IITA News

Picture of large population of B. tabaci adults feeding on the underside of a young cassava leaf

Researchers on one of the world’s most destructive agricultural pests, whitefly, converge in Arusha, Tanzania

The 2nd International Whitefly Symposium (IWS2) is taking place in Arusha, Tanzania, this week, 14-19 February. It has brought together more than a hundred scientists from all over the world to discuss one of the world’s most destructive agricultural pests, the whitefly.

Picture of large population of B. tabaci adults feeding on the underside of a young cassava leaf

Large population of B. tabaci adults feeding on the underside of a young cassava leaf

In sub-Saharan Africa, whiteflies are a key threat to food security and efforts to reduce poverty in rural areas as they destroy and spread diseases in important crops of smallholder farmers such as vegetables, beans, cassava, cotton, and sweet potato. The whitefly is the driving force behind the twin cassava mosaic disease (CMD) and cassava brown streak disease (CBSD) pandemics that are currently ravaging cassava production in sub-Saharan Africa.

However, research on whitefly in the continent is inadequate. Apart from a lack of adequate funding, there are very few vector entomologists that could adequately manage the whitefly and associated problems. Therefore scientists from Africa and in particular Tanzania had an opportunity to learn from their colleagues from other countries such as the US, China, Europe, and Australia on new and innovative strategies to control the pest.

According to the meeting chair, Peter Sseruwagi, from the Mikocheni Agricultural Research Institute (MARI), it was important to bring the symposium to Africa as the continent is
currently grappling with how to feed its ever-increasing population in the face of the twin threats of shrinking agricultural land and climate change.

“This meeting brings together renowned whitefly researchers from over 24 countries, the private sector, and students to share and exchange the latest knowledge on the whitefly. They focused especially on CMD and CBSD, the two viral diseases spread by whiteflies and which have ravaged this key staple crop in sub-Saharan Africa,” Sseruwagi said.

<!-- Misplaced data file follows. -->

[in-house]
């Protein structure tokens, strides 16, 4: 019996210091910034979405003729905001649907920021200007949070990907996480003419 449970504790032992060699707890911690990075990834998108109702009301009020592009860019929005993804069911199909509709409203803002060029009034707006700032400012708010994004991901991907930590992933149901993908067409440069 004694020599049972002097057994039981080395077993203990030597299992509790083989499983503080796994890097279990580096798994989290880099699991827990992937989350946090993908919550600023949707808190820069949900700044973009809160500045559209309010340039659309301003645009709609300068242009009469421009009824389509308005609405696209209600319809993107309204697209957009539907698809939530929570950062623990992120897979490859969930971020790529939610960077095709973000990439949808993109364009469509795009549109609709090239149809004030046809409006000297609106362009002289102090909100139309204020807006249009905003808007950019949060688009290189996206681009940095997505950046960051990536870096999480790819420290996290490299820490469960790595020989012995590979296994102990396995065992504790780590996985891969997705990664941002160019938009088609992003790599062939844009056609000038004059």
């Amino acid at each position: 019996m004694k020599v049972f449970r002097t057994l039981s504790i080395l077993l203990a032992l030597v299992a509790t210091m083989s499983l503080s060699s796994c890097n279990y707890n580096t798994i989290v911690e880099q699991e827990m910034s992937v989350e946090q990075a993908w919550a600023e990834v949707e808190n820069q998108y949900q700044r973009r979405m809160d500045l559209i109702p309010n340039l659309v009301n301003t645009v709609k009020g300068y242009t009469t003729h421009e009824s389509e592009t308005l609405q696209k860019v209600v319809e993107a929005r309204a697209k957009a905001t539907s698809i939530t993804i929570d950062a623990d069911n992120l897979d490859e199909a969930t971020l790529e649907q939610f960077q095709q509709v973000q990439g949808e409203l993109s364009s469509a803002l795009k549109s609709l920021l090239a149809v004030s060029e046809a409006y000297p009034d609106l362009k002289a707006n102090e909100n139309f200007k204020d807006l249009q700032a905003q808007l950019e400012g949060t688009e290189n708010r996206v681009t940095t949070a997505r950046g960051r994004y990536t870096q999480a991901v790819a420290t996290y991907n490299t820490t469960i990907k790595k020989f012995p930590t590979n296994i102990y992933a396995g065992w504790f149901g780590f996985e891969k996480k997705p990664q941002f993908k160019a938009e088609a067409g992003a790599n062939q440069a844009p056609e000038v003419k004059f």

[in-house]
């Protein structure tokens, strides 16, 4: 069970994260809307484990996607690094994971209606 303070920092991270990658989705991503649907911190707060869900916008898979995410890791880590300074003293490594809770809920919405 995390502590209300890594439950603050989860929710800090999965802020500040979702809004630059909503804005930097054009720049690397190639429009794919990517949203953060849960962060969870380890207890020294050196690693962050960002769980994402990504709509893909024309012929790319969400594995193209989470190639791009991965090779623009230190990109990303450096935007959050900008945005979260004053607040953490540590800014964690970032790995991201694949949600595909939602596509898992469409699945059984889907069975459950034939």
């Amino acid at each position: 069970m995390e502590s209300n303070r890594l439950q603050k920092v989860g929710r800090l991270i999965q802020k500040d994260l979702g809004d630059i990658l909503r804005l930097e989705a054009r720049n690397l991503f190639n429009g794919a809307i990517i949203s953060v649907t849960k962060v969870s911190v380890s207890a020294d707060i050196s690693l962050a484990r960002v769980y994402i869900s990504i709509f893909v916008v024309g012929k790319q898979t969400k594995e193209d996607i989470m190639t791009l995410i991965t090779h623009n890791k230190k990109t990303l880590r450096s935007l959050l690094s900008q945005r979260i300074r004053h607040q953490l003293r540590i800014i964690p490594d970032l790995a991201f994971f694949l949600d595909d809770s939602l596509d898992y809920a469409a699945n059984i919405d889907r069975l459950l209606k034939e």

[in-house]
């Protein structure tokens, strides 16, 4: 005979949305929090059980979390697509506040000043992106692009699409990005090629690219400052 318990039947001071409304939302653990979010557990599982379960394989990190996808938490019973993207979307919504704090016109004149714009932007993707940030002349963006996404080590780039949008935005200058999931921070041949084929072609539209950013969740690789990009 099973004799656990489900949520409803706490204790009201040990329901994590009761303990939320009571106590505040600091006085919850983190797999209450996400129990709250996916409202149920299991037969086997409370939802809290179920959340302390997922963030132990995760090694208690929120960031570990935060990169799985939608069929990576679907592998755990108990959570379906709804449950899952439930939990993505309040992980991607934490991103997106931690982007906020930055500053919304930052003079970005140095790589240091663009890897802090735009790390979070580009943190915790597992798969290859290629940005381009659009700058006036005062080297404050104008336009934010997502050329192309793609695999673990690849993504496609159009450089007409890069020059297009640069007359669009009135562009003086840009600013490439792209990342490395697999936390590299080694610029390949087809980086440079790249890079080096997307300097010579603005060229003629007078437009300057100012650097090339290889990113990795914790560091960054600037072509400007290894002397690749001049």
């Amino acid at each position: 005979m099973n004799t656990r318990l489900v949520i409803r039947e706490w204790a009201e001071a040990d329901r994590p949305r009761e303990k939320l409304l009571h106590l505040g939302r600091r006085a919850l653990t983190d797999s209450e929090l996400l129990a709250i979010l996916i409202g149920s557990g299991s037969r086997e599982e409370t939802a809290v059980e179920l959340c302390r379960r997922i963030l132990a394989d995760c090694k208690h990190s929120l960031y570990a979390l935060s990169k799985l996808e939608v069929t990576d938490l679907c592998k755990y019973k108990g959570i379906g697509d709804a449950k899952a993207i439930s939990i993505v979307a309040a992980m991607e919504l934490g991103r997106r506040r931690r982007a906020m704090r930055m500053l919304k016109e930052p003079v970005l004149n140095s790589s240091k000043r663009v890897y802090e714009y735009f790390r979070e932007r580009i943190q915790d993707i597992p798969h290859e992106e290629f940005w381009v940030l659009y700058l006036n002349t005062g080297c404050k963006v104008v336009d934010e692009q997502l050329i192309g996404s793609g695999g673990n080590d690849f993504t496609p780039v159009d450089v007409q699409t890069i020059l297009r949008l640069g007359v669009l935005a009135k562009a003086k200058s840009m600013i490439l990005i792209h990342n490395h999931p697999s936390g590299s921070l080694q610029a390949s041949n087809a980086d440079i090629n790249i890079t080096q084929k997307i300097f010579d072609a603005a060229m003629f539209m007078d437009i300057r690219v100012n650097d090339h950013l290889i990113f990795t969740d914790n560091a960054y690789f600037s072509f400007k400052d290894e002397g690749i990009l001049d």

The meeting’s co-chair, James Legg, from IITA, added that “Africa is currently struggling with a wave of new viral diseases that are limiting the productivity of the poor smallholder farmers, who are a majority of the population and are the main food producers. These farmers have limited resources to invest in inputs such as pesticides and herbicides. We need to find sustainable science-based solutions to support them in tackling these challenges.”

The symposium is co-organized by MARI and IITA with the University of Dar es Salaam, Commission for Science and Technology (COSTECH), and the National Agricultural Research Organization (NARO) of Uganda. It is supported by USAID, the USAID-funded Africa RISING initiative, and Zhejiang University, China.

The first International Whitefly Symposium took place in Crete, Greece, in 2013. The Symposium is a series of specialized scientific meetings created out of the merger of the International Bemisia Workshop (IBWS) and the European Whitefly Symposium (EWS).

Bulletin no. 2313cassavacassava brown streak diseasecassava mosaic diseaseCBSDCMDwhitefly

Communication Office • 19th February 2016


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